My parenthood journey began in 2019 when my daughter Caoimhe was born. My husband and I are both Irish with little family support in Australia. (We do have amazing, supportive friends which has been a blessing!)
When Caoimhe was born my husband only got two weeks of parental leave and it went by so fast! In the blink of an eye he’d returned to work and I was still recovering from birth with a two-week-old and very little support. Looking back, it was very difficult but I had no option other than to manage somehow.
I returned to work when Caoimhe was six months old and this is where I really began to struggle. The return was both a financial decision and a personal one. I needed the social interaction, the mental challenge and to keep updated with knowledge and skills. As I’d worked so hard to advance my career (I am an accountant), it was very important to me to maintain my position. I enjoy working, so a mix of motherhood and work was always my plan.
The first few weeks back at work were okay, but then the daycare sickness arrived… and my goodness what stress came with it! I got constant phone calls to collect Caoimhe as she was unwell, and I had to drop everything at work and go. Typically, she was then out of daycare for a few days meaning I had the difficult juggle of work plus a sick child plus daycare costs for a service I wasn’t even using. My husband tried to take time off work when he could, however the burden and expectation of caring for an unwell child was 100% on me, the mother. It appeared to be more acceptable for me to take time off work than my husband.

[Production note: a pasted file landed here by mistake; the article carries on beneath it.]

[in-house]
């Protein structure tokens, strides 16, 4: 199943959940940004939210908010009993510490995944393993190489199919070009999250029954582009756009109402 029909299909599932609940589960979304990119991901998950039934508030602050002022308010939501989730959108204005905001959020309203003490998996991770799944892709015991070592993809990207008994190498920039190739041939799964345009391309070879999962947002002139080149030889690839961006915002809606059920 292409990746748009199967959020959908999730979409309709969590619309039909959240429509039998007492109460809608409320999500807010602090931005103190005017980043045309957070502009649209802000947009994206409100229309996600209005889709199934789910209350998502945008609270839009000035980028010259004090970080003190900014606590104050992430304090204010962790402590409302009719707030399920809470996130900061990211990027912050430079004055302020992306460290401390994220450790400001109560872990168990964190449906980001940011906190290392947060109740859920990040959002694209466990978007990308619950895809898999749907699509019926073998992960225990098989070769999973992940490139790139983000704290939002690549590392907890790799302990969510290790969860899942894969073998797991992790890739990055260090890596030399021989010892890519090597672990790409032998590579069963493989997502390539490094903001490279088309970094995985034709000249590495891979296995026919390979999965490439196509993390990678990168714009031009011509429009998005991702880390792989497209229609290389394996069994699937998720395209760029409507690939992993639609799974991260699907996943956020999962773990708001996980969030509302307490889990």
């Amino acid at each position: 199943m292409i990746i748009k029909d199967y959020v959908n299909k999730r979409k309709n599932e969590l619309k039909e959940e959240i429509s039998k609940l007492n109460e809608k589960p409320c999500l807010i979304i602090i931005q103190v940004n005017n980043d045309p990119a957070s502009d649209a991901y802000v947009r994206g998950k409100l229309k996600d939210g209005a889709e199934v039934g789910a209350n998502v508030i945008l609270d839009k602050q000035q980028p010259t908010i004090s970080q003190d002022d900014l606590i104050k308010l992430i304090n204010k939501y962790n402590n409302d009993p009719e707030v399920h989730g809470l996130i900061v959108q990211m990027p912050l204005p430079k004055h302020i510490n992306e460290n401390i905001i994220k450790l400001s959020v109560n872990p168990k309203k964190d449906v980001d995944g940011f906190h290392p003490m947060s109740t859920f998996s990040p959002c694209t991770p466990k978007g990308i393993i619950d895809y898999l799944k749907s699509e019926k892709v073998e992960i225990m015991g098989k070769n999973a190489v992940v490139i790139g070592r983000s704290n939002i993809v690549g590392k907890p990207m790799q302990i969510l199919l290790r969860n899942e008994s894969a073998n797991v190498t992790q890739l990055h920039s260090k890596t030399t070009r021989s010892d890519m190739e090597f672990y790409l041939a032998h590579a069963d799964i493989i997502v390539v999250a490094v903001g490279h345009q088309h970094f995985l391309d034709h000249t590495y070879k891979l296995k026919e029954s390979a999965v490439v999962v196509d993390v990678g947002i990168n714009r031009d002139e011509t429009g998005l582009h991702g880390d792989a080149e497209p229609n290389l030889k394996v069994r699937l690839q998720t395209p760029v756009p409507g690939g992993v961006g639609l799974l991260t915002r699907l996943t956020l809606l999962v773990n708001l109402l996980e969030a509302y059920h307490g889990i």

Given there is so much publicity around women getting back into the workforce after having children I assumed there would be good support available! The biggest eye opener for me was that the mother is still seen as the primary carer even when both parents are working. Since becoming a mother so much has changed for me and not much has changed for my husband.
Society still sees it as the mother’s responsibility to take a career break, reduce work hours, step back in their career, start work early/late, drop off/collect children, take sick days to care for children while also keeping up with all work responsibilities and managing the household.
I challenge more fathers/secondary carers to step up and share responsibility for their kids and household commitments while raising their family alongside the mother/primary carer!
For this to happen more financial government support is required so both parents can equally contribute to work and home life. This would include:
- A better or free childcare subsidy.
- Regular child support (in Ireland a similar payment assists with costs such as clothing, food, essential needs for children).
- Super payment on parental leave so parents are not financially punished in their retirement years for having had a family.
I am due to have my second child in July this year. I know that to support a toddler, a newborn and a wife still recovering from birth, two weeks of parental leave for my husband is just not enough. In addition, I need support to successfully return to work.
It's great hearing the government and employers say they support women returning to work but we need to see actual support and not just words!
If you would like to share your story please email Maddy at [email protected]